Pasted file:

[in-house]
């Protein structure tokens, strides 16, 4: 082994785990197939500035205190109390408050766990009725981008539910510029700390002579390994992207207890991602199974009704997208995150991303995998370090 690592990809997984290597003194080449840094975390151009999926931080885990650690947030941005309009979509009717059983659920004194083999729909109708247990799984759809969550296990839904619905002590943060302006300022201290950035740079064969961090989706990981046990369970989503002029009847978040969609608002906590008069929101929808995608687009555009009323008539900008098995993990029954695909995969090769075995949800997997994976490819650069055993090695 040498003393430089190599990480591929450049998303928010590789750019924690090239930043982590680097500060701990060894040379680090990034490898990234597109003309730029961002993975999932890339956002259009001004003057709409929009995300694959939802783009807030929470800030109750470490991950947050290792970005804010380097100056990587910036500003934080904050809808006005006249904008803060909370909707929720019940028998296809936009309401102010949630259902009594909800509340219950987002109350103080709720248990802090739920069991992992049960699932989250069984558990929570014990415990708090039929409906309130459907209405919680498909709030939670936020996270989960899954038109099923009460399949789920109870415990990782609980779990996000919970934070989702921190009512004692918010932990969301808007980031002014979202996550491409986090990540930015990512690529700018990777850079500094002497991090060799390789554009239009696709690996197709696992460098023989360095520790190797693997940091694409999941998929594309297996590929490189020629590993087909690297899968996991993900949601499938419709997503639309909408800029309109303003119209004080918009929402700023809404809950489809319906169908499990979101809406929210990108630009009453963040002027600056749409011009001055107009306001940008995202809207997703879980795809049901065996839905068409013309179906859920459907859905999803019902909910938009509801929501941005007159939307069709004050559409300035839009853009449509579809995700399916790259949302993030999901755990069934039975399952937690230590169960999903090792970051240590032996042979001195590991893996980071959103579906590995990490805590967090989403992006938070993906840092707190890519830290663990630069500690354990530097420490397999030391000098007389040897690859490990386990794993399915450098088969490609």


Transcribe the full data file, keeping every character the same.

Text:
[in-house]
């Protein structure tokens, strides 16, 4: 082994785990197939500035205190109390408050766990009725981008539910510029700390002579390994992207207890991602199974009704997208995150991303995998370090 690592990809997984290597003194080449840094975390151009999926931080885990650690947030941005309009979509009717059983659920004194083999729909109708247990799984759809969550296990839904619905002590943060302006300022201290950035740079064969961090989706990981046990369970989503002029009847978040969609608002906590008069929101929808995608687009555009009323008539900008098995993990029954695909995969090769075995949800997997994976490819650069055993090695 040498003393430089190599990480591929450049998303928010590789750019924690090239930043982590680097500060701990060894040379680090990034490898990234597109003309730029961002993975999932890339956002259009001004003057709409929009995300694959939802783009807030929470800030109750470490991950947050290792970005804010380097100056990587910036500003934080904050809808006005006249904008803060909370909707929720019940028998296809936009309401102010949630259902009594909800509340219950987002109350103080709720248990802090739920069991992992049960699932989250069984558990929570014990415990708090039929409906309130459907209405919680498909709030939670936020996270989960899954038109099923009460399949789920109870415990990782609980779990996000919970934070989702921190009512004692918010932990969301808007980031002014979202996550491409986090990540930015990512690529700018990777850079500094002497991090060799390789554009239009696709690996197709696992460098023989360095520790190797693997940091694409999941998929594309297996590929490189020629590993087909690297899968996991993900949601499938419709997503639309909408800029309109303003119209004080918009929402700023809404809950489809319906169908499990979101809406929210990108630009009453963040002027600056749409011009001055107009306001940008995202809207997703879980795809049901065996839905068409013309179906859920459907859905999803019902909910938009509801929501941005007159939307069709004050559409300035839009853009449509579809995700399916790259949302993030999901755990069934039975399952937690230590169960999903090792970051240590032996042979001195590991893996980071959103579906590995990490805590967090989403992006938070993906840092707190890519830290663990630069500690354990530097420490397999030391000098007389040897690859490990386990794993399915450098088969490609």